Neuronal transcription of autism gene PTCHD1 is regulated by a conserved downstream enhancer sequence


Patched domain-containing 1 (PTCHD1) is a well-established susceptibility gene for autism spectrum disorder (ASD) and intellectual disability (ID). Previous studies have suggested that alterations in the dosage of PTCHD1 may contribute to the etiology of both ASD and ID. However, there has not yet been a thorough investigation regarding mechanisms that regulate PTCHD1 expression. We sought to characterize the Ptchd1 promoter in a mouse neuronal model, as well as to identify and validate cis regulatory elements. We defined specific regions of the Ptchd1 promoter essential for robust expression in P19-induced neurons. Evolutionarily-conserved putative transcription factor binding sites within these regions were subsequently identified. Using a pairwise comparison of chromatin accessibility between mouse forebrain and liver tissues, a candidate regulatory region, ~ 9.1 kbp downstream of the Ptchd1 stop codon was defined. This region harbours two ENCODE-predicted enhancer cis-regulatory elements. Further, using DNase footprint analysis, a putative YY1-binding motif was also identified. Genomic deletion of the entire 8 kbp downstream open chromatin region attenuated Ptchd1 transcription by over 60% in our neuronal model, corroborating its predicted regulatory function. This study provides mechanistic insights related to the expression of PTCHD1, and provides important context to interpret genetic and genomic variation at this locus which may influence neurodevelopment.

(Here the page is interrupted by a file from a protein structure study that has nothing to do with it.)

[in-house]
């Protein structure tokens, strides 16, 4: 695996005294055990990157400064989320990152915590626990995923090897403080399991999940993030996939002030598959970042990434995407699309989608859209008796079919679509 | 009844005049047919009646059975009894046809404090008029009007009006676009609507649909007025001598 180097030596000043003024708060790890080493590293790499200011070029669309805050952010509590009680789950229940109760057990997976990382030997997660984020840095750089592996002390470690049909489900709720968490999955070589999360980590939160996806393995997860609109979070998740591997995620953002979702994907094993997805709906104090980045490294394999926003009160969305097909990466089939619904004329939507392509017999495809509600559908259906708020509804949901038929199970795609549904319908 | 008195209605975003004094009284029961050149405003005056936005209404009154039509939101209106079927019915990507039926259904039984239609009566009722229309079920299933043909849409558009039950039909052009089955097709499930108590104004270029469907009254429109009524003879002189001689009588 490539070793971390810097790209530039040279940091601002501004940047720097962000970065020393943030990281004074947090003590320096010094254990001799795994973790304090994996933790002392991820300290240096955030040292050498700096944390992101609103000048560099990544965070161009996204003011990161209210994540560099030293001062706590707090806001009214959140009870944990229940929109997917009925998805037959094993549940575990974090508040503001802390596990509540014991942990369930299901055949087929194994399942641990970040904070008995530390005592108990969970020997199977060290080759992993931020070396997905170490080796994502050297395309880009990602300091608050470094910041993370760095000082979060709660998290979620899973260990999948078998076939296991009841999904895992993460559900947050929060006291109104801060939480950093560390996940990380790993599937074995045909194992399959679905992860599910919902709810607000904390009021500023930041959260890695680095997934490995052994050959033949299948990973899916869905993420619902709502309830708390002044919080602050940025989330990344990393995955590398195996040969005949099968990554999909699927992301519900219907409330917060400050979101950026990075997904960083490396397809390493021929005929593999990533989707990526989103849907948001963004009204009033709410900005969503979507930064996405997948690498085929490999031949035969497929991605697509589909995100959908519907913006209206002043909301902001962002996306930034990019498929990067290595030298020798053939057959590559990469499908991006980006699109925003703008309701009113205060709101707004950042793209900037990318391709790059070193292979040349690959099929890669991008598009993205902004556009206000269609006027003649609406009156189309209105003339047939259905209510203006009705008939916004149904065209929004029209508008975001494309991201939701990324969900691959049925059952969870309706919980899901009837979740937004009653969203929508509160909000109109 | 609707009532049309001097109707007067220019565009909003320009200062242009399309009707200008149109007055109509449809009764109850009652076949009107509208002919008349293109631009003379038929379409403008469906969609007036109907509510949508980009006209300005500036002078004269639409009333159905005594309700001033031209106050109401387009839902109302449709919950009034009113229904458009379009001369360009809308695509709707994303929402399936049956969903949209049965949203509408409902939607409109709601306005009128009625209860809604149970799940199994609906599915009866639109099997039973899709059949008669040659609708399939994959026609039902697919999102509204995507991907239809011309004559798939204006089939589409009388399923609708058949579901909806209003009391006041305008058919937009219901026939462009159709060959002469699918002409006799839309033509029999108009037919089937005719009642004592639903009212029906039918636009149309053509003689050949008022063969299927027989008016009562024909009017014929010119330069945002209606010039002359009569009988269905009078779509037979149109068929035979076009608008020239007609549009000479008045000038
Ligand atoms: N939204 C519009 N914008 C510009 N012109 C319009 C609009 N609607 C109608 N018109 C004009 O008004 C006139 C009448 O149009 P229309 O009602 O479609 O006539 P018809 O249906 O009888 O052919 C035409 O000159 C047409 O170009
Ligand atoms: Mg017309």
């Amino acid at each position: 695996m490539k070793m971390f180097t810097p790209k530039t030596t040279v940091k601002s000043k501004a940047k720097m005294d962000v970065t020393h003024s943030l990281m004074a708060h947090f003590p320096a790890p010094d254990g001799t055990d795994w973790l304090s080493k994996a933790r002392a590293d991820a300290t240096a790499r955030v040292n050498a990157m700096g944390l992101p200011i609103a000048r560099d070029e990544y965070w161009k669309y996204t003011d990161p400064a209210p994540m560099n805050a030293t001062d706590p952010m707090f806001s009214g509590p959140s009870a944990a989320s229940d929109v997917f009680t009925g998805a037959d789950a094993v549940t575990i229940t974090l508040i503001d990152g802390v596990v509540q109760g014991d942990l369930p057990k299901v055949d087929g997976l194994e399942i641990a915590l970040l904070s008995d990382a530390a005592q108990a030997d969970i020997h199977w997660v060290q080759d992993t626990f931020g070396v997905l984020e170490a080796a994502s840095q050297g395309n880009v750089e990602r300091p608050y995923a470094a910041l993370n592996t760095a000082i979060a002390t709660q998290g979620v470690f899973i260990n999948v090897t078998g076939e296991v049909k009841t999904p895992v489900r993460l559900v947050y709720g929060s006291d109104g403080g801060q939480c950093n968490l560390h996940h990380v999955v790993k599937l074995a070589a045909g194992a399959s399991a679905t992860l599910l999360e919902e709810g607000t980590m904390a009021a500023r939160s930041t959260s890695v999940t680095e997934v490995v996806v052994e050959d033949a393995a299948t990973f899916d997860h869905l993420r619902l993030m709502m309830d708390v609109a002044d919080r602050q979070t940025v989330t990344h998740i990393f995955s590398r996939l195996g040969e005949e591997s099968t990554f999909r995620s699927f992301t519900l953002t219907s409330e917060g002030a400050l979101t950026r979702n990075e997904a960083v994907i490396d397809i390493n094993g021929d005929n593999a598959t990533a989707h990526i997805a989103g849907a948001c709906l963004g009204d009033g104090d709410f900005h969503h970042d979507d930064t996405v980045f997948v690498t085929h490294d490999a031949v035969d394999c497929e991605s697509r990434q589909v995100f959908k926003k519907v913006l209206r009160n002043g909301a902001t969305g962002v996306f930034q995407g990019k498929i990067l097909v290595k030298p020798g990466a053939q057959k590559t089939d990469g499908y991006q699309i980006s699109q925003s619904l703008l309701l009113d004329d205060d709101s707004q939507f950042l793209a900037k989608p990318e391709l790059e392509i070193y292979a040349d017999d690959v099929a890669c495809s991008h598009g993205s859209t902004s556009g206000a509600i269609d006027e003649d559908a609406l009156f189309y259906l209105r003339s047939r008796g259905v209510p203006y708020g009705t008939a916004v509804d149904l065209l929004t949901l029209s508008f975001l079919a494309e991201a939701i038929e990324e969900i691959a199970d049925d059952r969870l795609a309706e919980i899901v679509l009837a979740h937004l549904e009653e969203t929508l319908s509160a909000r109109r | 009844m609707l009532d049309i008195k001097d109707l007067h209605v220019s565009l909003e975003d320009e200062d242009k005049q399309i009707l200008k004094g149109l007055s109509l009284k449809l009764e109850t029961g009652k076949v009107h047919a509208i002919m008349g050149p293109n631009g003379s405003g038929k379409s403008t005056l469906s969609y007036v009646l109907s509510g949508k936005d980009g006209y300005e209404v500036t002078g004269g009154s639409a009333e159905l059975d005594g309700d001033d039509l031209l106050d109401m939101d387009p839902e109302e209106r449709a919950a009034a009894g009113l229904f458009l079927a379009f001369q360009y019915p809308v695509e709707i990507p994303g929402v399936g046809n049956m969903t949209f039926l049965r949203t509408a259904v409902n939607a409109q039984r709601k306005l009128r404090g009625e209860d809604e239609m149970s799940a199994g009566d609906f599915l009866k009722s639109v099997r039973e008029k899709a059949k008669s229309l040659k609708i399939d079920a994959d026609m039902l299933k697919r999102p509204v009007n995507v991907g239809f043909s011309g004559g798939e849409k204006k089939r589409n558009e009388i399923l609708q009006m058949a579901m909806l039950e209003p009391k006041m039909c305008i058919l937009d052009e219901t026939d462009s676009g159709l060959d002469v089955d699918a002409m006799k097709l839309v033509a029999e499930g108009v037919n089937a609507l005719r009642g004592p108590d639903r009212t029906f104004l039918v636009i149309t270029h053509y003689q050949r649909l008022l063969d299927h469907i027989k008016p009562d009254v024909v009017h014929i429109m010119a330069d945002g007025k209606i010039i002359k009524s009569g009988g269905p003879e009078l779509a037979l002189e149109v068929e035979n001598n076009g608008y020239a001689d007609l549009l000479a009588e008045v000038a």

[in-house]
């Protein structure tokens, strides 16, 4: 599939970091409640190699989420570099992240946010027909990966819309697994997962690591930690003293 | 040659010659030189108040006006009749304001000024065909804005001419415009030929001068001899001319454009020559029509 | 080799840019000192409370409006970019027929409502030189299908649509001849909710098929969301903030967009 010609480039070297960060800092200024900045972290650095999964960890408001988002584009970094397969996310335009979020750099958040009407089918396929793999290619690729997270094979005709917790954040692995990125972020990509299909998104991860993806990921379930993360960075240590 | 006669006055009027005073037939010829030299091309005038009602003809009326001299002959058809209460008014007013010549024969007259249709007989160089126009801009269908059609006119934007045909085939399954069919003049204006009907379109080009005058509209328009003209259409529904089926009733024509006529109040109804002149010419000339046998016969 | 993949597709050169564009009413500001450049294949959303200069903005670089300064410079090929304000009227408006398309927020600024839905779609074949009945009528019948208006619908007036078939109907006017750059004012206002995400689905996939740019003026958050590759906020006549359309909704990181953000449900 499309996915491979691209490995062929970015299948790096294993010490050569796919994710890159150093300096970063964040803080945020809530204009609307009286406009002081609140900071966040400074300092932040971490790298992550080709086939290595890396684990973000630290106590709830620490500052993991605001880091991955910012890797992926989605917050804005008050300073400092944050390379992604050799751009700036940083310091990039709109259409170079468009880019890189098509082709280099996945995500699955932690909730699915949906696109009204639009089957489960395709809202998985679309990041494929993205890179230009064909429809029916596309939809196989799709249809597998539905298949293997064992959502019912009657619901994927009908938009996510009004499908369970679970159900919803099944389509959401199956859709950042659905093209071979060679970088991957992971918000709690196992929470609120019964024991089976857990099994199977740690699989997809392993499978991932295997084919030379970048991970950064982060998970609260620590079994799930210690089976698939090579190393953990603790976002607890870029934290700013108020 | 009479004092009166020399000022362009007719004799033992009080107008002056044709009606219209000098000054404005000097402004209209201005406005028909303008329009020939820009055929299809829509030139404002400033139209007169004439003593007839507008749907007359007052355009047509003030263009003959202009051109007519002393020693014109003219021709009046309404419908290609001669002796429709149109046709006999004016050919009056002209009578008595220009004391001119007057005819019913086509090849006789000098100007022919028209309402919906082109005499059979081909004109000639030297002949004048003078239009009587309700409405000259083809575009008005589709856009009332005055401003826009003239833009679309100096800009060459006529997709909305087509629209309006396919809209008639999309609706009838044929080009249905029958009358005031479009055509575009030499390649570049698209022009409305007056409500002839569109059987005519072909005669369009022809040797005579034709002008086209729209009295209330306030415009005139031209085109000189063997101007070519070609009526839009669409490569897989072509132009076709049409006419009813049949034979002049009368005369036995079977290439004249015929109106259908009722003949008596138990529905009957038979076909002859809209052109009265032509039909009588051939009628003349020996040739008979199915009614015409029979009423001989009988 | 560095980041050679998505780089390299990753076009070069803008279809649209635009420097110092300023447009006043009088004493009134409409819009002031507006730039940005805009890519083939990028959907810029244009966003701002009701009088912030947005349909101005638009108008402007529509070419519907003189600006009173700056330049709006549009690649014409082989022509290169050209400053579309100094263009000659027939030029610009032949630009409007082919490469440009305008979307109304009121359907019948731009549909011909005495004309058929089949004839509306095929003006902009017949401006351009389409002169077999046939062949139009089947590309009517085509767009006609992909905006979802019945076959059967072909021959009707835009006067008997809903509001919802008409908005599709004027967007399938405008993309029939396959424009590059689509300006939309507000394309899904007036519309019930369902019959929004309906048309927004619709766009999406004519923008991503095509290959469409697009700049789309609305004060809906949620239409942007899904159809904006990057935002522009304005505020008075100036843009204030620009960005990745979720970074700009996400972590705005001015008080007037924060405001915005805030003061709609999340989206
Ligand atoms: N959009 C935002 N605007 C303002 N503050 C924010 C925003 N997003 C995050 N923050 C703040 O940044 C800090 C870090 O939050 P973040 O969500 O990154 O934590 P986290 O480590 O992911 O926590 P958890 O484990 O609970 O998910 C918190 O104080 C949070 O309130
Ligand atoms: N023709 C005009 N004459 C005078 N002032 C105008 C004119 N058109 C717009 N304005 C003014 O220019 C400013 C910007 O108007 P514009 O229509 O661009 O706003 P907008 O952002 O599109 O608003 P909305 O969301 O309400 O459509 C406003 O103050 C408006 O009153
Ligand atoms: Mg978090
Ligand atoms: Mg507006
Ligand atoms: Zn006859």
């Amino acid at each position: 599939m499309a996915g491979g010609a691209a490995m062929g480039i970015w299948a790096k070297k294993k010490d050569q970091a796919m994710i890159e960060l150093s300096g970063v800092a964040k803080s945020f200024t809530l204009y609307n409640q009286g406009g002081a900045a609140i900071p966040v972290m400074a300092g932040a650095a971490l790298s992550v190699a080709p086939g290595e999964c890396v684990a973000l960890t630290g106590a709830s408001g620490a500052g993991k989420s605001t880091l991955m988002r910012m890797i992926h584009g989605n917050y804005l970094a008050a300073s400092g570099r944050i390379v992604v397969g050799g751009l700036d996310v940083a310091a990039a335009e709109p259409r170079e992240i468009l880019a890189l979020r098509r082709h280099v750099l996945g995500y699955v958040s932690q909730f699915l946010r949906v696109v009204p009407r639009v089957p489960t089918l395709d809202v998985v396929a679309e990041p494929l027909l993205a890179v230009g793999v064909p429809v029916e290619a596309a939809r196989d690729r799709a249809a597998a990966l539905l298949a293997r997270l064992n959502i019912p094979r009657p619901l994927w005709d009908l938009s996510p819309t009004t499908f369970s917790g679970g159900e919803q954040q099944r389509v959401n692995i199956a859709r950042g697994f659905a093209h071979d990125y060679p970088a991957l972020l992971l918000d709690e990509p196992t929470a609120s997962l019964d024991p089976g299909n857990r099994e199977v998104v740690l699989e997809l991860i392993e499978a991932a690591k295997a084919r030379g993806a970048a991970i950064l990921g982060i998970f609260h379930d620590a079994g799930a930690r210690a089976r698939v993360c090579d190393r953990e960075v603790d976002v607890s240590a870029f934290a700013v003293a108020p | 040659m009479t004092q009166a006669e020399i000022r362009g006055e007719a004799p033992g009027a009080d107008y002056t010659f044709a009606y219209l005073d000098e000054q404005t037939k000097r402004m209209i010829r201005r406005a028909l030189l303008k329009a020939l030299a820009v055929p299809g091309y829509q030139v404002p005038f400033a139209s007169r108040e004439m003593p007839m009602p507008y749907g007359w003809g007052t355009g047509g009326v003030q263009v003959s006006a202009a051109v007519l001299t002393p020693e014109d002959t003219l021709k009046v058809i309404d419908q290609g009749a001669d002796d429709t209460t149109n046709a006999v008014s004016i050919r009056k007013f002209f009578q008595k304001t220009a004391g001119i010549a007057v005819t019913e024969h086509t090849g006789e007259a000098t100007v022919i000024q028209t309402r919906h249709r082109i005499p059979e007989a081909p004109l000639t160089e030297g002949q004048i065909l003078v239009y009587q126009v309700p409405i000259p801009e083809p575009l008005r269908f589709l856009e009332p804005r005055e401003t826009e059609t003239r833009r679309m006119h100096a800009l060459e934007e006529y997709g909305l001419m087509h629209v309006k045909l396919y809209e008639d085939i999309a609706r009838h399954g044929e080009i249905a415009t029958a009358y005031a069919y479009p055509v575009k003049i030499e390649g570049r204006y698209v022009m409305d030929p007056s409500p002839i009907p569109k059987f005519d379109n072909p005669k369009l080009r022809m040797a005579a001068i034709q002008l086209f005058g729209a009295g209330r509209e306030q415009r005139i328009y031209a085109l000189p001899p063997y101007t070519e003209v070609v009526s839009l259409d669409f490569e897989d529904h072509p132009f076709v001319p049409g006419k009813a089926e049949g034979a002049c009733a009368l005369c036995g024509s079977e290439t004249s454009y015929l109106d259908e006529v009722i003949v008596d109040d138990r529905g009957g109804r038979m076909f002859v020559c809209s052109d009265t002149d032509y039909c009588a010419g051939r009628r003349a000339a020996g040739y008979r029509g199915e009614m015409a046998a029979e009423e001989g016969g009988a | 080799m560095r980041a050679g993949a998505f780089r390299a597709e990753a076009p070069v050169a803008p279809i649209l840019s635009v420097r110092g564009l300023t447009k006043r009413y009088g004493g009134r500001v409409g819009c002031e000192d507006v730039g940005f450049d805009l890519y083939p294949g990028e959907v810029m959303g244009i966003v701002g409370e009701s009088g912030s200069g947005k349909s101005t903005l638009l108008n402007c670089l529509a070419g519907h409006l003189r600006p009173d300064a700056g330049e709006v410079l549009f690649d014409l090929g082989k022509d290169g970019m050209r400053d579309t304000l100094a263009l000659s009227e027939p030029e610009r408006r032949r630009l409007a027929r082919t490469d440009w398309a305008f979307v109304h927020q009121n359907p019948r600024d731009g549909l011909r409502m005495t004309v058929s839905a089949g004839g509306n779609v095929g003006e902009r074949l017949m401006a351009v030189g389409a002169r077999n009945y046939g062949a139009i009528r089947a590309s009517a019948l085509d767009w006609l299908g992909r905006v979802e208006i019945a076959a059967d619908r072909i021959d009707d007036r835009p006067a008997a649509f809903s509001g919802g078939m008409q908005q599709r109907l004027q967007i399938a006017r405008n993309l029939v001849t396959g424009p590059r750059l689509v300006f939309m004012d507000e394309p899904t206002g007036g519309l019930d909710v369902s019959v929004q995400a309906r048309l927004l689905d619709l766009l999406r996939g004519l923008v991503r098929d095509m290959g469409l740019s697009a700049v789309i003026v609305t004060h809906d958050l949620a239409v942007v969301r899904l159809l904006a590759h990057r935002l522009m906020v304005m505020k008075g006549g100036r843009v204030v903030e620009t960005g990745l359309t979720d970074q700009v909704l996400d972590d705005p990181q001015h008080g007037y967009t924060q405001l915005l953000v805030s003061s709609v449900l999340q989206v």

Pastore SF, Muhammad T, Stan C, Frankland PW, Hamel PA, Vincent JB